A current staffer, who also spoke to ESPN for the initial report, said, “I am so f—ing mad. So are many others.”
During Sarver’s tenure, the investigation found that he:
- On at least five occasions “repeated the N-word when recounting the statements of others.”
- “Engaged in instances of inequitable conduct toward female employees, made many sex-related comments in the workplace, made inappropriate comments about the physical appearance of female employees and other women, and on several occasions engaged in inappropriate physical conduct toward male employees.”
- “Engaged in demeaning and harsh treatment of employees, including by yelling and cursing at them.”
The release noted that the investigation “made no finding that Mr. Sarver’s workplace misconduct was motivated by racial or gender-based animus.”
The Suns granted access to human resources records and thousands of internal emails, the sources said. Specialists from Deloitte, a global accounting firm headquartered in London, and from Kirkland & Ellis, a Chicago-based law firm, were also involved in the investigation.
NBA commissioner Adam Silver said in the statement, “The statements and conduct described in the findings of the independent investigation are troubling and disappointing. We believe the outcome is the right one, taking into account all the facts, circumstances and context brought to light by the comprehensive investigation of this 18-year period and our commitment to upholding proper standards in NBA workplaces.”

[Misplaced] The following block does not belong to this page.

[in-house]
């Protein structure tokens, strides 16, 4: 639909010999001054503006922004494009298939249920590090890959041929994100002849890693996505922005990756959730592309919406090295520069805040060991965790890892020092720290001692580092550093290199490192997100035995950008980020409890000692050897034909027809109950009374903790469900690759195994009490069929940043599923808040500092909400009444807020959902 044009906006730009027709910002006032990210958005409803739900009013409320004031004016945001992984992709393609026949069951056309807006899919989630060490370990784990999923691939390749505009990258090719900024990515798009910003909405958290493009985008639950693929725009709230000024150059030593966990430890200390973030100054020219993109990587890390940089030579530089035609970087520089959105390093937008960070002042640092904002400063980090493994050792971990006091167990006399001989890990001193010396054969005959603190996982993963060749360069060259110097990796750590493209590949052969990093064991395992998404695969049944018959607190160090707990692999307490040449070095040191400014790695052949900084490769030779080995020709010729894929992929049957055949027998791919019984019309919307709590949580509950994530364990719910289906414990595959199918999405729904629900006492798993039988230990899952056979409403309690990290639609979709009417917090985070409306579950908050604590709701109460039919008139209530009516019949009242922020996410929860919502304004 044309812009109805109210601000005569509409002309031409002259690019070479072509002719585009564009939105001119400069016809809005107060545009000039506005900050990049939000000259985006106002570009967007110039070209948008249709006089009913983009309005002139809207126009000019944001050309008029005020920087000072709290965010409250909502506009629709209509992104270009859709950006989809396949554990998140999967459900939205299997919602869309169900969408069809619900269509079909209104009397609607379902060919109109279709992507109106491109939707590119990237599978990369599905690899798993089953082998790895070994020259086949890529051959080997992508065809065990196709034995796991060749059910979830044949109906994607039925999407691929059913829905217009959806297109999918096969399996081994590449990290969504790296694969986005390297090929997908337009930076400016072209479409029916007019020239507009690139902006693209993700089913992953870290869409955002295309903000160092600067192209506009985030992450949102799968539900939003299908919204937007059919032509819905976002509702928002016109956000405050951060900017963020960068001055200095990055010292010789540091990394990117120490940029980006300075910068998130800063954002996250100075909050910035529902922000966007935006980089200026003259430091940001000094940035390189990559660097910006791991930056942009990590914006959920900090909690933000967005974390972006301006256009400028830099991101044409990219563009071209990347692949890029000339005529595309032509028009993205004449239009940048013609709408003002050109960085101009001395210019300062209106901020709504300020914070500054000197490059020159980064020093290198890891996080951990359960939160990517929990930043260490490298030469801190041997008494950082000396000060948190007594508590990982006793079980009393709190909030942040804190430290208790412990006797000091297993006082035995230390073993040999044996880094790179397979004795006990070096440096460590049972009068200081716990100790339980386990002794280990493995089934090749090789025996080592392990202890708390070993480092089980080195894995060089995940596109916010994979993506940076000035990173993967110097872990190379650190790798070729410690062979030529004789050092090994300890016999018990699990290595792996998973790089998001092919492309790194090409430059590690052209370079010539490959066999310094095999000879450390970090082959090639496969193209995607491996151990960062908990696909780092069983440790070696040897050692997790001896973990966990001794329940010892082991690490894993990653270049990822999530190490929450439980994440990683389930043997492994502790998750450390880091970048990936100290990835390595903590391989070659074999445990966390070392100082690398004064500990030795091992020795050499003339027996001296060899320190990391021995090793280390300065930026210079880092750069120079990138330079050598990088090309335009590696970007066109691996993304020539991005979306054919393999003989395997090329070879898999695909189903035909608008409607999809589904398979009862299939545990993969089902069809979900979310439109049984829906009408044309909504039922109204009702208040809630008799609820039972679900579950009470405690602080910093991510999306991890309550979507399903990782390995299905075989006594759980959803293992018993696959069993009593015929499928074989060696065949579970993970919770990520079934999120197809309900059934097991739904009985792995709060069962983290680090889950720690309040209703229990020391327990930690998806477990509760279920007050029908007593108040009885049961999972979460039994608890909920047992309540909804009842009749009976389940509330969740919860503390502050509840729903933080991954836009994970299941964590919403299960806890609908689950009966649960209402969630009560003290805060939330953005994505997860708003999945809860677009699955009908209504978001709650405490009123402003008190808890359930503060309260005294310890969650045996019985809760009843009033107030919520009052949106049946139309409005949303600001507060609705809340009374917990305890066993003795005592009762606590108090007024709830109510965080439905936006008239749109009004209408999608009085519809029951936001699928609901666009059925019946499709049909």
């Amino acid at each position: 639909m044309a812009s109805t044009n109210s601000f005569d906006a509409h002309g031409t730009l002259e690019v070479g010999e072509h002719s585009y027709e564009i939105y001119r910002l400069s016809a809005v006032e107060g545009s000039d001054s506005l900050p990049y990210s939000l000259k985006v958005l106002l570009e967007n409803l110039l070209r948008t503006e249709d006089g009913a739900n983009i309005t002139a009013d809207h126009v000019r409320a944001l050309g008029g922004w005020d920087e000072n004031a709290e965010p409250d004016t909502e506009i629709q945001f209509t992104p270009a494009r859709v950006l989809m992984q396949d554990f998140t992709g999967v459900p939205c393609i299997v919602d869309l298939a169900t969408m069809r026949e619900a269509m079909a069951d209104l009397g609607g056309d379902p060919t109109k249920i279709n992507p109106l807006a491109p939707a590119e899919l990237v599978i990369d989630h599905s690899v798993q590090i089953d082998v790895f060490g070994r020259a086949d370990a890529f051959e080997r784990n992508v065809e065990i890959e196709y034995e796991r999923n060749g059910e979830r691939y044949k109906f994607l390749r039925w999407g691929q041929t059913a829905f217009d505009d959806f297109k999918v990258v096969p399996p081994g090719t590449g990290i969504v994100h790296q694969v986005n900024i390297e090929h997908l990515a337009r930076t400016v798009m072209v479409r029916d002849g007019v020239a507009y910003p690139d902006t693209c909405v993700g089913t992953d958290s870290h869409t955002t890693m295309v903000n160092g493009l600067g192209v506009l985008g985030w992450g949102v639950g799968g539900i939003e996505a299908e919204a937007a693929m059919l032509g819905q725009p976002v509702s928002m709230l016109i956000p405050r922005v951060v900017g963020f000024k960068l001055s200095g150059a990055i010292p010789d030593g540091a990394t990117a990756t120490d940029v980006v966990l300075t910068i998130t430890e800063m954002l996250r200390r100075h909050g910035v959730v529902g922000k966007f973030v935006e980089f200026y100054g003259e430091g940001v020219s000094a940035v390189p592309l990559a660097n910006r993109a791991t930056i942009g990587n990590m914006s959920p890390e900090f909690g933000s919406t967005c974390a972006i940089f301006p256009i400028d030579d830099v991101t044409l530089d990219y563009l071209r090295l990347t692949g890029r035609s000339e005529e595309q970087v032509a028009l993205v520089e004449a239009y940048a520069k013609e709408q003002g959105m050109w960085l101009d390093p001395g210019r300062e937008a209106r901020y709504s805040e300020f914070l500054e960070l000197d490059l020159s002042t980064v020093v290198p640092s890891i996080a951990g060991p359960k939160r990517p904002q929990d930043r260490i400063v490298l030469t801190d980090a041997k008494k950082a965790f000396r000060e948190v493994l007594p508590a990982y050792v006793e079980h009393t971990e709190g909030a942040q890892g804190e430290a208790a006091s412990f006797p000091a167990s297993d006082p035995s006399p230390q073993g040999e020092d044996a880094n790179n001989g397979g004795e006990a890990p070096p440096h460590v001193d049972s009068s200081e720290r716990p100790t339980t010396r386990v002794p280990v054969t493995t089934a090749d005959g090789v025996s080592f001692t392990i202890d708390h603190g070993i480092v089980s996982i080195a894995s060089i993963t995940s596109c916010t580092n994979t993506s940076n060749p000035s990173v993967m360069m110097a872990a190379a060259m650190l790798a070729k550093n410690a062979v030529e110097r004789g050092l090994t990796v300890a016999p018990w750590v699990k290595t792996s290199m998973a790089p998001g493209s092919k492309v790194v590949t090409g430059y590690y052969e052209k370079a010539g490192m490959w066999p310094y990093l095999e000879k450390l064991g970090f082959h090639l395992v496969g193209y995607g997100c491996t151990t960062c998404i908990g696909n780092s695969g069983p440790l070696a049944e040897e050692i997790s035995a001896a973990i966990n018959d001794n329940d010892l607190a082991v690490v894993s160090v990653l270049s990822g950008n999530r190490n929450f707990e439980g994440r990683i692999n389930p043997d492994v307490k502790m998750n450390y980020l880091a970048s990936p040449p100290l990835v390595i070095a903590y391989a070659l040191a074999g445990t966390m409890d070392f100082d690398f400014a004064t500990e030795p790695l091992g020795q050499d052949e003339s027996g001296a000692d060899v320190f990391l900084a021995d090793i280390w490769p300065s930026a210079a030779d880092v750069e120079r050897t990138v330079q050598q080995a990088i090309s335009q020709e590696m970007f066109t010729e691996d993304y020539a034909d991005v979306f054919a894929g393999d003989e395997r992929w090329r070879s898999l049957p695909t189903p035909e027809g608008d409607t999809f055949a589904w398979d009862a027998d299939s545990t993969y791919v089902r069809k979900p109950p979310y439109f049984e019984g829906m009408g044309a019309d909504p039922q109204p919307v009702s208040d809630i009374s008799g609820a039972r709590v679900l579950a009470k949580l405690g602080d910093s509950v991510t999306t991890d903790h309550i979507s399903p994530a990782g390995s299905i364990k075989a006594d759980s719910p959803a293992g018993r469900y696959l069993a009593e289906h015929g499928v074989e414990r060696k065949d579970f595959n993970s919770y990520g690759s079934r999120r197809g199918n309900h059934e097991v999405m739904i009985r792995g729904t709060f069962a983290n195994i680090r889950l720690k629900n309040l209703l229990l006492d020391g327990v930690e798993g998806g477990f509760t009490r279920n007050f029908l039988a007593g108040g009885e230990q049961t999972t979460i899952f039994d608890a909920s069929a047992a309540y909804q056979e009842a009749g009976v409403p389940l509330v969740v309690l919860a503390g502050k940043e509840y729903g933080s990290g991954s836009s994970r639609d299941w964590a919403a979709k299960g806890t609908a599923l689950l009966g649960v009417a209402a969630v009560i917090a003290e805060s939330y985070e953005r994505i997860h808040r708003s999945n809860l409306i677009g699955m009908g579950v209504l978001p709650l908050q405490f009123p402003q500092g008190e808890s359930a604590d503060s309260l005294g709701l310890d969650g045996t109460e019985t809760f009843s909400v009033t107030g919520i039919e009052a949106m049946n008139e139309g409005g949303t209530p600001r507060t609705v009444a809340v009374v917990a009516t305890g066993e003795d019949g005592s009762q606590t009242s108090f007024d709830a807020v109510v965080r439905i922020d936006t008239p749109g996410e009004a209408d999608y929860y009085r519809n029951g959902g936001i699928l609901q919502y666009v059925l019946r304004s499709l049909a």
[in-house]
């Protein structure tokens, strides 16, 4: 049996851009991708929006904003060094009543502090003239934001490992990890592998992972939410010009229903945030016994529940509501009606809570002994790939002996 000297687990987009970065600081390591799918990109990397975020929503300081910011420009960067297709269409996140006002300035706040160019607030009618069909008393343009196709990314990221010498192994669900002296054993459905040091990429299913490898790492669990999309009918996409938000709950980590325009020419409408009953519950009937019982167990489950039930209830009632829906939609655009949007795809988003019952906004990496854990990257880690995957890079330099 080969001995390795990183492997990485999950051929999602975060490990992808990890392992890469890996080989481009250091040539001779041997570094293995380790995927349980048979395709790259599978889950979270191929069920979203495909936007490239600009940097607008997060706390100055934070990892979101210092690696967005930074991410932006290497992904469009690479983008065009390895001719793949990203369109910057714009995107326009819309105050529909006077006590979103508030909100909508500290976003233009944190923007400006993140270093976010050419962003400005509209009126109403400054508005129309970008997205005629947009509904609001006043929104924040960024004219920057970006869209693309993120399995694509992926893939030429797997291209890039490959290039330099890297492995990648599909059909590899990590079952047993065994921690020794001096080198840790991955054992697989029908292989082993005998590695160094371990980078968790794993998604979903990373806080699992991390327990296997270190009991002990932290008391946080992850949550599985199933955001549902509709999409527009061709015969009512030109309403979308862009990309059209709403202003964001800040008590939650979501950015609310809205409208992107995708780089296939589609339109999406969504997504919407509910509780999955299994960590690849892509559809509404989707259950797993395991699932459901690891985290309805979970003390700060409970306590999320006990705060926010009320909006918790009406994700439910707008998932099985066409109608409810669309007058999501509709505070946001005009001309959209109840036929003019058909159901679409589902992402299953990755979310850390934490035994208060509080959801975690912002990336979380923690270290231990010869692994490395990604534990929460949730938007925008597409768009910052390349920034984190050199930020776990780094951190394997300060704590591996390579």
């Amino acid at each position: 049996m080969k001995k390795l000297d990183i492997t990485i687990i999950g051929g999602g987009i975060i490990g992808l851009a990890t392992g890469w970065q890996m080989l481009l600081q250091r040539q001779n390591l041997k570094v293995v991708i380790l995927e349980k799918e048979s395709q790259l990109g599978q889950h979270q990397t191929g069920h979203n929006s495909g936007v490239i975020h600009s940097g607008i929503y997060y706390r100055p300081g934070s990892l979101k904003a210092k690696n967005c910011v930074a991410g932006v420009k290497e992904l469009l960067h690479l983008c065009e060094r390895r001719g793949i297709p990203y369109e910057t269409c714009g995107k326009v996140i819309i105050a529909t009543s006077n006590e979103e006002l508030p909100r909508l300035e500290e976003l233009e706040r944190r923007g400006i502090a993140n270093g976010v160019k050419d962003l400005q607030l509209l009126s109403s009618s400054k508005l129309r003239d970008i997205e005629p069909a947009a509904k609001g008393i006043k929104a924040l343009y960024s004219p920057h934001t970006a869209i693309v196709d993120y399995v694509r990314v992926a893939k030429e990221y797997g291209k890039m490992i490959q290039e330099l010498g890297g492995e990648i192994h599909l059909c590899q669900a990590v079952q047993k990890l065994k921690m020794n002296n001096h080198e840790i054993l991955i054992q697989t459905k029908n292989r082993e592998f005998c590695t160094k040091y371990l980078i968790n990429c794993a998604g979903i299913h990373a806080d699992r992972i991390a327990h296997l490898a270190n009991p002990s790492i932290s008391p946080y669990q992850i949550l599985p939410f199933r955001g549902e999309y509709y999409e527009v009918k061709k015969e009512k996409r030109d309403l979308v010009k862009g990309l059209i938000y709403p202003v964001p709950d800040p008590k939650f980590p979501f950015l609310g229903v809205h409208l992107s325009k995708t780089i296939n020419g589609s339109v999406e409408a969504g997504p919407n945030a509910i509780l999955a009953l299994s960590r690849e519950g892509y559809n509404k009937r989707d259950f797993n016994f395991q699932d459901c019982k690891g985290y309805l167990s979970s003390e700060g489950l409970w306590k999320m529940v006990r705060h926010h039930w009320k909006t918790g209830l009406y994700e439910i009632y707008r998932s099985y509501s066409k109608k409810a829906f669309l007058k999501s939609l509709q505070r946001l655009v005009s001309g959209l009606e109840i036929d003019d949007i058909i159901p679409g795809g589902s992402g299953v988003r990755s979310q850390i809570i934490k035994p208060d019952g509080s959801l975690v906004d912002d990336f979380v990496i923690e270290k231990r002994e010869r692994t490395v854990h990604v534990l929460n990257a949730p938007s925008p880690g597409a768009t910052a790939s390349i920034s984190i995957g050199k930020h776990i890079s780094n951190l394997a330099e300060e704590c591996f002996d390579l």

Silver continued, “I am hopeful that the NBA community will use this opportunity to reflect on what this great game means to people everywhere and the values of equality, respect and inclusion that it strives to represent. Regardless of position, power or intent, we all need to recognize the corrosive and hurtful impact of racially insensitive and demeaning language and behavior. On behalf of the entire NBA, I apologize to all of those impacted by the misconduct outlined in the investigators’ report. We must do better.”
The $10 million fine is the maximum permitted by the NBA, and the funds will be donated to organizations “addressing race and gender-based issues in and outside the workplace.”
During his suspension, Sarver may not:
- “Be present at any NBA or WNBA team facility, including any office, arena, or practice facility.”
- “Attend or participate in any NBA or WNBA event or activity, including games, practices, or business partner activity.”
- “Represent the Suns or Mercury in any public or private capacity.”
- “Have any involvement with the business or basketball operations of the Suns or Mercury.”
- “Have any involvement in the business, governance, or activities of either the NBA or WNBA, including attending or participating in meetings of either league’s Board (and their associated Board committees).”
Sarver must also complete a training program focused on respect and appropriate conduct in the workplace.